A simple planestrain solution for functionally graded multilayered isotropic cylinders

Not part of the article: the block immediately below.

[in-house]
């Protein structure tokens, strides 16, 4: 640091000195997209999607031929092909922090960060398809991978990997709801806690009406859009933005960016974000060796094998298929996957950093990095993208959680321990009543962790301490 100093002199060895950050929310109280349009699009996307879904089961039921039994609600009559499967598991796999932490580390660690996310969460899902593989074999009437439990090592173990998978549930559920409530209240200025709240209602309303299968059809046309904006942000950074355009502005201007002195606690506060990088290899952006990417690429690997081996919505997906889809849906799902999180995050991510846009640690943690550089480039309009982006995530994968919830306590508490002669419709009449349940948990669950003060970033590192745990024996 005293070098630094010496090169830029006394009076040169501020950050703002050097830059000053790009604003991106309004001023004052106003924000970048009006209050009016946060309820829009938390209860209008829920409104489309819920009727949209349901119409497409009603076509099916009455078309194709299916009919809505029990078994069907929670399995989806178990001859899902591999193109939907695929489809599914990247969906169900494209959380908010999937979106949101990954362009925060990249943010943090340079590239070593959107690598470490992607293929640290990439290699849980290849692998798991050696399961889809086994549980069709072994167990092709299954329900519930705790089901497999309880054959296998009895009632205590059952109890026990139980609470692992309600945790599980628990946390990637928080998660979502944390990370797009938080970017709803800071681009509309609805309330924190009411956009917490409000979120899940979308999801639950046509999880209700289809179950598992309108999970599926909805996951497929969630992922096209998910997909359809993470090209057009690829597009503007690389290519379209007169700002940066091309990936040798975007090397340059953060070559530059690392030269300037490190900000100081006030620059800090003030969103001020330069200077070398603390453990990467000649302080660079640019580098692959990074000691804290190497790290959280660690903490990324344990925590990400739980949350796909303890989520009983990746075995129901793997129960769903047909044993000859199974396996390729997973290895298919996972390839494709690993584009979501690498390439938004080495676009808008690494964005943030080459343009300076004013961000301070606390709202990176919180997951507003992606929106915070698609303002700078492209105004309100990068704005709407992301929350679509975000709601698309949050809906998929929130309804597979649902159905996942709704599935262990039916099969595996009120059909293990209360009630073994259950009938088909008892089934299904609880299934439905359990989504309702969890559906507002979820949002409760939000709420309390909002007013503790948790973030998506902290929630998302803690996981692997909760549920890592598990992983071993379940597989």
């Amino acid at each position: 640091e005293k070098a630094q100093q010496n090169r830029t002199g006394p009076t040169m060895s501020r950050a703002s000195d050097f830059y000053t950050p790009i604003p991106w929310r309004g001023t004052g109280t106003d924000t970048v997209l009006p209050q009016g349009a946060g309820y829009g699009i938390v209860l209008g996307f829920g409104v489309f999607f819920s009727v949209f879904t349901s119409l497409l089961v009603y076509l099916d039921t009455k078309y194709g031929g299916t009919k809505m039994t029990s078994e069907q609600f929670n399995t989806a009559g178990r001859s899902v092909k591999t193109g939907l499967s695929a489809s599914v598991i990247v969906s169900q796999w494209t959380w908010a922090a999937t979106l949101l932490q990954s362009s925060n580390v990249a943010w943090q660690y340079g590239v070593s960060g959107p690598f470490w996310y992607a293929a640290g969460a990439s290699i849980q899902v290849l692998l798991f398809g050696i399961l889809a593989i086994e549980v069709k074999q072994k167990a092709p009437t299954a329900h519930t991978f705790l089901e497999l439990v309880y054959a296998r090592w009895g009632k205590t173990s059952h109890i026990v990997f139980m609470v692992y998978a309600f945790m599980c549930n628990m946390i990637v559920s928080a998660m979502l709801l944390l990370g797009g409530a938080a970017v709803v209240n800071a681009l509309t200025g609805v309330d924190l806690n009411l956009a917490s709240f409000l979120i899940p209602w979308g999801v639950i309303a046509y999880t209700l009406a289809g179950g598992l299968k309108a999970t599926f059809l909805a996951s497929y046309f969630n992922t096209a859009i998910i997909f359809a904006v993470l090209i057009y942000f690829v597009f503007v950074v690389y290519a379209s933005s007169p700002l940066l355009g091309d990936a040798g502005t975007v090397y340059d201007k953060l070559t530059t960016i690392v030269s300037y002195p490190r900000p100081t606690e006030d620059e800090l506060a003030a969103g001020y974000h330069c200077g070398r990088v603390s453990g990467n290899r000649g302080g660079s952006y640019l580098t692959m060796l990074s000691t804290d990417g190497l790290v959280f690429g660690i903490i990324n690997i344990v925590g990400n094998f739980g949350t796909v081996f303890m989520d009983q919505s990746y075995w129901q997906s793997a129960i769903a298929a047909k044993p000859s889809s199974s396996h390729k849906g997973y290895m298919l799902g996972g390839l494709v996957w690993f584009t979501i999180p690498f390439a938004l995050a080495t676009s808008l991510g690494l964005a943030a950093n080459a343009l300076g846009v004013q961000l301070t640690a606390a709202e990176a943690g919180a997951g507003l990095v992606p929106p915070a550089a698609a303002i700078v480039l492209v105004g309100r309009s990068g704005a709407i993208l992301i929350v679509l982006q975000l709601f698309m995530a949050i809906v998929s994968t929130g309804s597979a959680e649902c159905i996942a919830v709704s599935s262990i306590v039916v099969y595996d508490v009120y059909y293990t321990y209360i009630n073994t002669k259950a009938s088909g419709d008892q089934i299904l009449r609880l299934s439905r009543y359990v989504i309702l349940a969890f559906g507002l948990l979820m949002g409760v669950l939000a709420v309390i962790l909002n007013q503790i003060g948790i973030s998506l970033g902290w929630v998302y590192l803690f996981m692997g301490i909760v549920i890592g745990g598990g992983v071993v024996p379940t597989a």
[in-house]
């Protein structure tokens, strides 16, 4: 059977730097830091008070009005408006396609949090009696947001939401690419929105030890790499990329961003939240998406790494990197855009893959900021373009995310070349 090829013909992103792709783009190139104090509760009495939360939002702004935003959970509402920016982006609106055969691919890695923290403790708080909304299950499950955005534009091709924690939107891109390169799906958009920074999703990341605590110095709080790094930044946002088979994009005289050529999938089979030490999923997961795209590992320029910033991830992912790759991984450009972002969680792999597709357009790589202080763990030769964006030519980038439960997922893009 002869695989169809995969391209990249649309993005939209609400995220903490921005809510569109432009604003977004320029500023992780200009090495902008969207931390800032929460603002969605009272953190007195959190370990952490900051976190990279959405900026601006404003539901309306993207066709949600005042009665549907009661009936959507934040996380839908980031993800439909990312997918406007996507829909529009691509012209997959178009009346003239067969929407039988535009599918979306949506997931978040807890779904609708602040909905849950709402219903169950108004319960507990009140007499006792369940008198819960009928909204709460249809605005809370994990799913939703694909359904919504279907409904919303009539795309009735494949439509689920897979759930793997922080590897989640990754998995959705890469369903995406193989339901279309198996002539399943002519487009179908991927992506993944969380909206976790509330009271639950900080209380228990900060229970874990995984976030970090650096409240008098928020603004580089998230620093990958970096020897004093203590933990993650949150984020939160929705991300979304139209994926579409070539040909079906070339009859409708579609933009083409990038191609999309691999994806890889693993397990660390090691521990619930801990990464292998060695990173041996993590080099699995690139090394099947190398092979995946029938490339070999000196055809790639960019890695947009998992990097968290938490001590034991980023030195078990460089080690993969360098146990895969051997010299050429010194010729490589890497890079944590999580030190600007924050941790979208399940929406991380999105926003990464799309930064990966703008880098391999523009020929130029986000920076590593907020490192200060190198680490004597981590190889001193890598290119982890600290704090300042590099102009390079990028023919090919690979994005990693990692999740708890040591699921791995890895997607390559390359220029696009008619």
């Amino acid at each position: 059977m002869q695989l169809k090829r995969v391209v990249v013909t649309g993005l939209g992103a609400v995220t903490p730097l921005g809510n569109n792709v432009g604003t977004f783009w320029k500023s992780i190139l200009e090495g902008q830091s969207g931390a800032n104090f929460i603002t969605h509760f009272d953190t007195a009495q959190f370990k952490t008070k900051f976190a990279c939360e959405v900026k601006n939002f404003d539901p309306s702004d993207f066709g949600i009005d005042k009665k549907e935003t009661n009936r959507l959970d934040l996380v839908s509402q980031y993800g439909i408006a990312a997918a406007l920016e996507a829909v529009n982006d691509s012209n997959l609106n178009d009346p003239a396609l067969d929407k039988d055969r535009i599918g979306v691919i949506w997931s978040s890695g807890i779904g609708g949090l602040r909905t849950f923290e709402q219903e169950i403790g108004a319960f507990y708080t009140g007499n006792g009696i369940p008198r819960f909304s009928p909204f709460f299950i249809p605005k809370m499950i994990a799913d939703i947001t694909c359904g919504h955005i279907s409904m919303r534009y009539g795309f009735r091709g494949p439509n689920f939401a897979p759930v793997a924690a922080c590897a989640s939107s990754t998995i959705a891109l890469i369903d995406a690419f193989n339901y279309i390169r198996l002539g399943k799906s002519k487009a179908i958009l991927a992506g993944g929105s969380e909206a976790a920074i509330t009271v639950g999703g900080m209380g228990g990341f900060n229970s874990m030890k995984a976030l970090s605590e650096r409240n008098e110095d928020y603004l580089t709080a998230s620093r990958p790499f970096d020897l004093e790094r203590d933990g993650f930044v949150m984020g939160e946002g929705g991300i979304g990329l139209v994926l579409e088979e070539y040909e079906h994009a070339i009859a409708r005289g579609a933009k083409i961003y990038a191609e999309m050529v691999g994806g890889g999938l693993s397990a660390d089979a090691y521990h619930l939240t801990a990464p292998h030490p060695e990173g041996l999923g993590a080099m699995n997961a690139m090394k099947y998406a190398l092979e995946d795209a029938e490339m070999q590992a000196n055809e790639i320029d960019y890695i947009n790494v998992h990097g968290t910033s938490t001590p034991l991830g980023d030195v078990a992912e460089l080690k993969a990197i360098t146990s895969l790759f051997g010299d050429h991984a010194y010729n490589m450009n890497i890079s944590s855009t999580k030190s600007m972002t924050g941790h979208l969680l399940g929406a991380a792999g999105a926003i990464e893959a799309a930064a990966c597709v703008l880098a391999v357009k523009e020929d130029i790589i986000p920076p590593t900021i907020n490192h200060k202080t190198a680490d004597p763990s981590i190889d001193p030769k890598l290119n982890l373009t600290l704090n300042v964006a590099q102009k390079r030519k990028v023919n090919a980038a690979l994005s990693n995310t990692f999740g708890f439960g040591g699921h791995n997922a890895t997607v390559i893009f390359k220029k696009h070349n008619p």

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1 Structural Engineering and Mechanics, Vol. 24, o. 6 (2006) A simple planestrain solution for functionally graded multilayered isotropic cylinders E. Pan Department of Civil Engineering, The University of Akron, Akron, OH , USA A. K. Roy Air Force Research Laboratory, Materials and Manufacturing Directorate, AFRL/MLBC, 2941 P St., WPAFB, OH , USA (Received April 7, 2006, Accepted July 11, 2006) Abstract. A simple planestrain solution is derived in this paper for the functionally graded multilayered isotropic elastic cylinder under static deformation. The solution is obtained using method of separation of variables and is expressed in terms of the summation of the Fourier series in the circumferential direction. While the solution for order n = 0 corresponds to the axisymmetric deformation, that for n = 2 includes the special deformation frequently utilized in the upper and lower bounds analysis. umerical results for a threephase cylinder with a middle functionally graded layer are presented for both axisymmetric (n = 0) and general (n = 2) deformations, under either the traction or displacement boundary conditions on the surface of the layered cylinder. The solution to the general deformation case (n =2) is further utilized for the first time to find the upper and lower bounds of the effective shear modulus of the layered cylinder with a functionally graded middle layer. These results could be useful in the future study of cylindrical composites where FGMs and/or multilayers are involved. Keywords: elasticity; analytical solution; micromechanics; functionally graded material; fiber/matrix bond; effective modulus; threephase cylinder. 1. Introduction Functionally graded materials (FGMs) are continuously playing an important role in the design of composite structures. Besides their wellknown applications in thermal coatings for high temperature resistance, FGMs can be utilized as transition layers to reduce the sharp contrast of the material properties between the laminates (i.e., Zhu et al. 1996, Yang and Munz 1997). To assist the design of FGMs, various modeling and simulation methods have been proposed, including both numerical and analytical approaches (i.e., Aihara et al. 1998, Jin et al. 2002). While many analytical results have been reported so far, they are mostly associated with plate geometry only (i.e., Pan 2003, Zhong and Shang 2003, Pan and Feng 2005). To the best of the authors Associate Professor, Corresponding author,